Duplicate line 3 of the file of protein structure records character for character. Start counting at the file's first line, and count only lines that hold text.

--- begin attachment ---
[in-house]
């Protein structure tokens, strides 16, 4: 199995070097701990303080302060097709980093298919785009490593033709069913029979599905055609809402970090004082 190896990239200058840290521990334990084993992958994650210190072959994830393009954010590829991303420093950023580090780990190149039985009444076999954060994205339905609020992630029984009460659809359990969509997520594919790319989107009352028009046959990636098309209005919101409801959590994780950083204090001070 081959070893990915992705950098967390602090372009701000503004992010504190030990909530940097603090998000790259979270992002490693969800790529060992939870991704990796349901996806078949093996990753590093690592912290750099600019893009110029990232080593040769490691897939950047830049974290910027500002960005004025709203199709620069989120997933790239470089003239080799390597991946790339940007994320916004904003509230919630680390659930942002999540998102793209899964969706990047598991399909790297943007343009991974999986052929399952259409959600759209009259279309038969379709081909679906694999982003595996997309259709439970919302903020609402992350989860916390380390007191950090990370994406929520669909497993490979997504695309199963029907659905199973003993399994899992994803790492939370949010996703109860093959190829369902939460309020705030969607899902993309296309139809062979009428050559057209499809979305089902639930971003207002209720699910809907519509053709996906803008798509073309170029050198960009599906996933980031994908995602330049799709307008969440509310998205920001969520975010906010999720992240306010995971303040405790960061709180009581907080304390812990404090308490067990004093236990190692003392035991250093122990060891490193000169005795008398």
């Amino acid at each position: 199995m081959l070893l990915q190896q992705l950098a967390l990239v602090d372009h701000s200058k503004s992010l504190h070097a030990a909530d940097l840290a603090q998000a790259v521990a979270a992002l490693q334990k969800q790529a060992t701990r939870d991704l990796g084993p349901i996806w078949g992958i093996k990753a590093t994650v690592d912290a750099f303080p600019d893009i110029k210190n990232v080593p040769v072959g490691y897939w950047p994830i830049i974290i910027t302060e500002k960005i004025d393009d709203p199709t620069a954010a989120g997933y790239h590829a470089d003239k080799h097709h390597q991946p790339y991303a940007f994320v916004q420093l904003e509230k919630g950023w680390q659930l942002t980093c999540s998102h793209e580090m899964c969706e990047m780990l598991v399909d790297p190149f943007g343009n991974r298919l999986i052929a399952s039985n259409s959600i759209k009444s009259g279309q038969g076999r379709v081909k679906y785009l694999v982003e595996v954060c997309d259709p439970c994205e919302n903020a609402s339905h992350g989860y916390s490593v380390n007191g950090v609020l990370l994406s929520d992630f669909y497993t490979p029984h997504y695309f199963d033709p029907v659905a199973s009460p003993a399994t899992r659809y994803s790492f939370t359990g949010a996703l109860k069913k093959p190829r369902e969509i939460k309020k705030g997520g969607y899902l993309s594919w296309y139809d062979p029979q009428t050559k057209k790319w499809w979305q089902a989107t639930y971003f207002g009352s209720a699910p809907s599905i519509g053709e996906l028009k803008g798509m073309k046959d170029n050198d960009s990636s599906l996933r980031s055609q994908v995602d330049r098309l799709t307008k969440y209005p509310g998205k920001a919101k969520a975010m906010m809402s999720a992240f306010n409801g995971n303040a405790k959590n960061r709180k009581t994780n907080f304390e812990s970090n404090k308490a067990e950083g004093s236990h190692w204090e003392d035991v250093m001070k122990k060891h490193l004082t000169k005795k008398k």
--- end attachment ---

């Amino acid at each position: 199995m081959l070893l990915q190896q992705l950098a967390l990239v602090d372009h701000s200058k503004s992010l504190h070097a030990a909530d940097l840290a603090q998000a790259v521990a979270a992002l490693q334990k969800q790529a060992t701990r939870d991704l990796g084993p349901i996806w078949g992958i093996k990753a590093t994650v690592d912290a750099f303080p600019d893009i110029k210190n990232v080593p040769v072959g490691y897939w950047p994830i830049i974290i910027t302060e500002k960005i004025d393009d709203p199709t620069a954010a989120g997933y790239h590829a470089d003239k080799h097709h390597q991946p790339y991303a940007f994320v916004q420093l904003e509230k919630g950023w680390q659930l942002t980093c999540s998102h793209e580090m899964c969706e990047m780990l598991v399909d790297p190149f943007g343009n991974r298919l999986i052929a399952s039985n259409s959600i759209k009444s009259g279309q038969g076999r379709v081909k679906y785009l694999v982003e595996v954060c997309d259709p439970c994205e919302n903020a609402s339905h992350g989860y916390s490593v380390n007191g950090v609020l990370l994406s929520d992630f669909y497993t490979p029984h997504y695309f199963d033709p029907v659905a199973s009460p003993a399994t899992r659809y994803s790492f939370t359990g949010a996703l109860k069913k093959p190829r369902e969509i939460k309020k705030g997520g969607y899902l993309s594919w296309y139809d062979p029979q009428t050559k057209k790319w499809w979305q089902a989107t639930y971003f207002g009352s209720a699910p809907s599905i519509g053709e996906l028009k803008g798509m073309k046959d170029n050198d960009s990636s599906l996933r980031s055609q994908v995602d330049r098309l799709t307008k969440y209005p509310g998205k920001a919101k969520a975010m906010m809402s999720a992240f306010n409801g995971n303040a405790k959590n960061r709180k009581t994780n907080f304390e812990s970090n404090k308490a067990e950083g004093s236990h190692w204090e003392d035991v250093m001070k122990k060891h490193l004082t000169k005795k008398k």